Tier 2 companies lost all previous 2015 gains in Q3
In this blog, I am going to comment on the Q3 and 9-month performance of the Tier 2 group of 50 companies with share prices of between $0.10 and $0.99 to start 2015. IMRIS, taken private after a Chapter 11 filing, and Premier Diagnostic Health Services, which no longer has a healthcare focus, were excluded from this analysis.
Q3 2015 Tier 2 Performance
- Decliners significantly outnumbered advancers by 35 to 15
- Average and median share price changes were -14% and -14%, respectively
- Only one company had a share price increase of 40% or more
- ProMIS Neurosciences (formerly Amorfix; +125%) – survival financing triggered a bounce from a 3 cent share price low
- Eleven companies had share price declines of more than 40%
- Ergoresearch (-40%) – slow decline on low trading volume/value and no substantial news
- Tribute Pharmaceuticals (-42%) – no negative news but was dragged down in the last 15 days of Q3 along with all similar companies after the Turing Pharmaceutical drug price debacle
- Miraculins (-44%) – slow decline on low trading volume/value and no substantial news
- Axxess Pharma (-45%) – slow decline on low trading volume/value and no substantial news
- Hamilton Thorne (-45%) – continues to be slightly profitable but slow share price decline on low trading volume/value
- Medifocus (-48 %) – Q2 share price bounce was almost wiped out in Q3
- Response Biomedical (-50%) – slow decline on sporadic and low trading volume/value and no substantial news
- Acerus Pharmaceuticals (formerly Trimel; -54%) – declined all quarter from a previous price plateau
- Patient Home Monitoring (-59%) – decline from the prior quarter continued in Q3
- Aeterna Zentaris (-66%) – decline from the prior quarters continued in Q3
- Vivione Biotech (-90%) – decline was caused by financial viability concerns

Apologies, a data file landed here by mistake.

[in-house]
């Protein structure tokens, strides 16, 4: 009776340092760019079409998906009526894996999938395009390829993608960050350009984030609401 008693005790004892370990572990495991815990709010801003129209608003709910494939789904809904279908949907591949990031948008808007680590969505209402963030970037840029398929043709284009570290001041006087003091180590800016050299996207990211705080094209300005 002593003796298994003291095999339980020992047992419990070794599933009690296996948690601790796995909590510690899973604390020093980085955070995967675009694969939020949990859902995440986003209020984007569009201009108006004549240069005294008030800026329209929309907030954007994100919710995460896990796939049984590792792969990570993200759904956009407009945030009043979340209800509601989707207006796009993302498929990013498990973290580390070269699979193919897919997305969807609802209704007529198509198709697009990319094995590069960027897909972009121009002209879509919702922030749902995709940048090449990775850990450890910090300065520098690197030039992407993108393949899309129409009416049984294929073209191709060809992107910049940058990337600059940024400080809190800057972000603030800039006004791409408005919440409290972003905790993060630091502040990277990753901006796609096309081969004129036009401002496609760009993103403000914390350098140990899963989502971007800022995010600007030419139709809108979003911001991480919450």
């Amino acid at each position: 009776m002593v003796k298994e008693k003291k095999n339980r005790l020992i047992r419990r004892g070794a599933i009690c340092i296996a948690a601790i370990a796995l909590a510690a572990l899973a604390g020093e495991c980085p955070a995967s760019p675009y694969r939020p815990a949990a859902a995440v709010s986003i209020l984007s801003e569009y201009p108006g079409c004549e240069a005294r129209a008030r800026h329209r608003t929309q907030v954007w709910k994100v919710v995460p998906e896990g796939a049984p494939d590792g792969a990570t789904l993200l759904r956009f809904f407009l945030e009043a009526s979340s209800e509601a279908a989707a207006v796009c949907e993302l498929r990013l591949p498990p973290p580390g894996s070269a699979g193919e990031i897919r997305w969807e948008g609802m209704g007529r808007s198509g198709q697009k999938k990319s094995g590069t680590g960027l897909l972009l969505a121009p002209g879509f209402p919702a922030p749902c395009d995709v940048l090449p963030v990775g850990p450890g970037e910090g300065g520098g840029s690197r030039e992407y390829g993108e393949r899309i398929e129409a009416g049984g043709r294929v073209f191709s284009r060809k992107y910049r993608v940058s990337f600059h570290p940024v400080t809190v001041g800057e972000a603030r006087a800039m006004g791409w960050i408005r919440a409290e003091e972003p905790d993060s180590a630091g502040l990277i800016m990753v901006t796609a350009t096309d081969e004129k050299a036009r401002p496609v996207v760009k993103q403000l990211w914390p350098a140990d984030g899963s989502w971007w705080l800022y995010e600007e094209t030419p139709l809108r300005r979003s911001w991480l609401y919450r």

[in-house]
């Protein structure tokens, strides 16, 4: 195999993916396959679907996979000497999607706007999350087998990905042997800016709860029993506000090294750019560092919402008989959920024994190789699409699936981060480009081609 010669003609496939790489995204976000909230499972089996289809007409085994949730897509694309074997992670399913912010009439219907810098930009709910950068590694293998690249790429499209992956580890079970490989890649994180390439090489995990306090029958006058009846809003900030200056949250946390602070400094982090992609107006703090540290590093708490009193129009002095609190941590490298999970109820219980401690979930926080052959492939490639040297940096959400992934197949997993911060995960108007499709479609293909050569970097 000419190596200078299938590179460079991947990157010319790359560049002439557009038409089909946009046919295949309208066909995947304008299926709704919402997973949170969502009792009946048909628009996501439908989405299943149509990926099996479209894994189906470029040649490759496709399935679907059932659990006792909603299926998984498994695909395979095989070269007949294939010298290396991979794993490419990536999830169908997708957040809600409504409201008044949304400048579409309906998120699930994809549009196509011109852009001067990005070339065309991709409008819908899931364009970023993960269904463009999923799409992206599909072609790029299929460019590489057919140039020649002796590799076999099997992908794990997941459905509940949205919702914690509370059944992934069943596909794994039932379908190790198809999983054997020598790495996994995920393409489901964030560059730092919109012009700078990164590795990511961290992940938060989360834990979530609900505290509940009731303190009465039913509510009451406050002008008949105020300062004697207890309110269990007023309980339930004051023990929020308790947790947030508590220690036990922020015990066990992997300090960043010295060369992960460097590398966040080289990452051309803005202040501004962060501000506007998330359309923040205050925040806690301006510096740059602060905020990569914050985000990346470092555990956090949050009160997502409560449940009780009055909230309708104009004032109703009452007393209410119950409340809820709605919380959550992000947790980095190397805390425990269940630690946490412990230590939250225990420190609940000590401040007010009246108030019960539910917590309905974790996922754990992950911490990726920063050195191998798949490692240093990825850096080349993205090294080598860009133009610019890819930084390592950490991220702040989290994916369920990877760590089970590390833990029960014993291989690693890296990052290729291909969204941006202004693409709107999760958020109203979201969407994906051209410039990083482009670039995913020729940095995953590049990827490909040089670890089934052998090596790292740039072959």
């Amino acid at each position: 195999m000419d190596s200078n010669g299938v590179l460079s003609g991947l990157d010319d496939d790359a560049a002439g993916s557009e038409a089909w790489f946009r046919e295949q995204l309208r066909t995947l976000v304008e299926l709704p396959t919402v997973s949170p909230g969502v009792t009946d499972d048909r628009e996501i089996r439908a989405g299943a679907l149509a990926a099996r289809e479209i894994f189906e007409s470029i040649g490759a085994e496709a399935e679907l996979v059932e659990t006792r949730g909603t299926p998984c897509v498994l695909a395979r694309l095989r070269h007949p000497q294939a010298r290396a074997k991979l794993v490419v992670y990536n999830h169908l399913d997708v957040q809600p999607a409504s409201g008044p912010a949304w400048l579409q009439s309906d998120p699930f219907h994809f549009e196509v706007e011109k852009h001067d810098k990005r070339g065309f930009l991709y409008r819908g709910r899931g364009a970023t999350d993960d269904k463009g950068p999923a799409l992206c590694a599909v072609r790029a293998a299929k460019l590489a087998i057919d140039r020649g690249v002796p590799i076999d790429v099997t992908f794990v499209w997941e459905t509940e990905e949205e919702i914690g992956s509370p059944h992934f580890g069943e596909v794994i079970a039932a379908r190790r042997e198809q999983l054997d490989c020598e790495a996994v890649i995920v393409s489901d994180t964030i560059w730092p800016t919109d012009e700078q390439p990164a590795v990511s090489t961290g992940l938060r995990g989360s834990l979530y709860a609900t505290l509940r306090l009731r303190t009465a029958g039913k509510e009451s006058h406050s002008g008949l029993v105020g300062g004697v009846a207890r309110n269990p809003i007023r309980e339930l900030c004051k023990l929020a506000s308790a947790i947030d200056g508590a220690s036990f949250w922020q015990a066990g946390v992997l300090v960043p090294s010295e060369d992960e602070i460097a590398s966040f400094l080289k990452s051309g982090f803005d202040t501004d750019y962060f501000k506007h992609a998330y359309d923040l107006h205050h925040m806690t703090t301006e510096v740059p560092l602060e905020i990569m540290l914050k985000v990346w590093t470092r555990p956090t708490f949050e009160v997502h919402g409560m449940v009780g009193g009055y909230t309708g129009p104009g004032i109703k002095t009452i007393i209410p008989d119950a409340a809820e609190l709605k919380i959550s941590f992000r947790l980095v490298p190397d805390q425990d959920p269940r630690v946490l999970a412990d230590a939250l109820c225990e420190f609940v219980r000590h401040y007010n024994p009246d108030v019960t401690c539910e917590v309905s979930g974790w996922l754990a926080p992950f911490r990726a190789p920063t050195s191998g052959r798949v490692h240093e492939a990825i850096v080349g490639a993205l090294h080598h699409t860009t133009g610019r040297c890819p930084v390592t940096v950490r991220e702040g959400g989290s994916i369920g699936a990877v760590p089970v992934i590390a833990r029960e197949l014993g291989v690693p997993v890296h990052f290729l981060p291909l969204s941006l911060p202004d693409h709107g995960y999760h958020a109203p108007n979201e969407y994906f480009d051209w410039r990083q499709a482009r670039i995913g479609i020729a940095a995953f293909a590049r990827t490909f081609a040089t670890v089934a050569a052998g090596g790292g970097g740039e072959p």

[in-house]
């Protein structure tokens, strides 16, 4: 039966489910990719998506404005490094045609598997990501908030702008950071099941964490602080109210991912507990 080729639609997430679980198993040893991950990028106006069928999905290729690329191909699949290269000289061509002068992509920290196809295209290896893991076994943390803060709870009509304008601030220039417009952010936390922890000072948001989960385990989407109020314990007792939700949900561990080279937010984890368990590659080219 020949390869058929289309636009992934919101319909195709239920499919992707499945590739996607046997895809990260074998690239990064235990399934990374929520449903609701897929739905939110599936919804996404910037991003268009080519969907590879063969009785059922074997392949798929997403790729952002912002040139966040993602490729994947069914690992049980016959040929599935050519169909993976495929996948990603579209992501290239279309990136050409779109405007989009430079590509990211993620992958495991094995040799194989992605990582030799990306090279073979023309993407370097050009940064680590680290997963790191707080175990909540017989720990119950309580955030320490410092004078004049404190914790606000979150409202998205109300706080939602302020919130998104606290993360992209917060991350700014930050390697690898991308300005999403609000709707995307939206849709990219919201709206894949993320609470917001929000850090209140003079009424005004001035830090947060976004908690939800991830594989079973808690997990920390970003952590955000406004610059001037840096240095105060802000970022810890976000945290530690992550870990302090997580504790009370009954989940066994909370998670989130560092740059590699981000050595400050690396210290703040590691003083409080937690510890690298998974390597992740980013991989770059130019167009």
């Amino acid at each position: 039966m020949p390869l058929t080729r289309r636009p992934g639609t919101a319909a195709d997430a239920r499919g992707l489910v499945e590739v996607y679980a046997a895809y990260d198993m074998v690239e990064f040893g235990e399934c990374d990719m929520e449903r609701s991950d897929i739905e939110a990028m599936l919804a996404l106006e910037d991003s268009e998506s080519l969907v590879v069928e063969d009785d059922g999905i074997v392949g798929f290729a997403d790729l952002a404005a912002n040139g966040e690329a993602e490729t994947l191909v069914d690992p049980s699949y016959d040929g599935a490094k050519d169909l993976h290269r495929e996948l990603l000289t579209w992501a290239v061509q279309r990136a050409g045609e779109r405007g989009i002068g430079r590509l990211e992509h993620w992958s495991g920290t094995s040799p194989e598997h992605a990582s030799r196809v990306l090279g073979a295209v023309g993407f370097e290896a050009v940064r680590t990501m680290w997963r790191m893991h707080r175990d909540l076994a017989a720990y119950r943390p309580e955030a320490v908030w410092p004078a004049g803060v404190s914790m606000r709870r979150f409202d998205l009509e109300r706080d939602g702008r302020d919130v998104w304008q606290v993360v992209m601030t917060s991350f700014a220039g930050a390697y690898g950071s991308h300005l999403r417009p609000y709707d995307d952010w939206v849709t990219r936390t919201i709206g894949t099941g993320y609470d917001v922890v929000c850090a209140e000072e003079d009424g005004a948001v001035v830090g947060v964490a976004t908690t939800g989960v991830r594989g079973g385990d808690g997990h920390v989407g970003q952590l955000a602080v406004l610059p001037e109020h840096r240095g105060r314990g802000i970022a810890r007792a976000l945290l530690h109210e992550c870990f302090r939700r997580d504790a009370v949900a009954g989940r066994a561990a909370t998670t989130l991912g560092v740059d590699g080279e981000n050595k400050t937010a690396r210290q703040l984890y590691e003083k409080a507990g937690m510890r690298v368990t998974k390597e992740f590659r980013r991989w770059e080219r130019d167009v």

9-Month 2015 Tier 2 Performance
- Decliners more than doubled advancers by 34 to 16
- Eight companies had share price increases of 40% or more (+51% to +489%) and seventeen companies had share price decreases of 40% or more (-42% to -91%)
2014/2015 Sector Overview
Q1 has been the most positive quarter in both 2014 and 2015 for both the Tier 1 and 2 groups of companies. Q2 was a more balanced mix of advancers and decliners in both years. Whereas there was sleepy balanced performance in Q3 2014, both Tier 1 and 2 groups of companies performed badly in Q3 2015.
Medical Marijuana Group
Eight medical marijuana companies listed on the TSX Venture Exchange are being monitored for share price performance in 2015 (tickers APH, BCC, BED, MT, OGI, TPI [now TBQBF on OTCBB), TWD; MJN added after Q1 report). Many of these companies have been public for less than 12 months, have low trading volumes, are in the early stages of commercialization and are not yet profitable.
- There were 8 decliners and no advancers in Q3, with only Canadian Bioceutical having a slightly positive share price performance in the first 9 months of 2015
- Average and median share price changes in Q3 were -24% and -23%, respectively
- The Dow Jones Industrial Average (DJIA) peaked on May 19, slowly declined through August 17, collapsed until August 25 when it bounced off this bottom. The broad stock market trend at this time appears to be volatility. Junior biotech and resource investors have always lived with volatility – up or down 5% a day is normal. This is not normal for big caps and major indices, which scares retail investors and further reduces their risk appetite.
- The U.S. pharma and biotech trends have been negative. The NASDAQ Biotech Index peaked on July 20 and then slowly declined along with major stock markets. The big drop of 20% came between September 17th and 29th, triggered by the intensely negative response to the news on Turing Pharmaceuticals drug price increase for Daraprim. This index has since recovered about one-third of that big drop.
- In this type of market, there are a variety of investment approaches, including:
- Avoid risk – cash and government bonds;
- Low risk – large caps in the least volatile sectors; and
- Bottom fishing – if you are considering bottom-fishing junior biotechs (a high risk group), two approaches could be looking for stocks which might have recovered some momentum or for stocks with near-term events.
[The author and his immediate family members may have long or short positions in the shares of some companies mentioned in or assessed during the preparation of this blog. Past share price performance may not be an indicator of future share price performance. This blog does not consider the investment objectives, financial situation or particular needs of any particular person. Investors should obtain professional advice based on their own individual circumstances before making an investment decision.]
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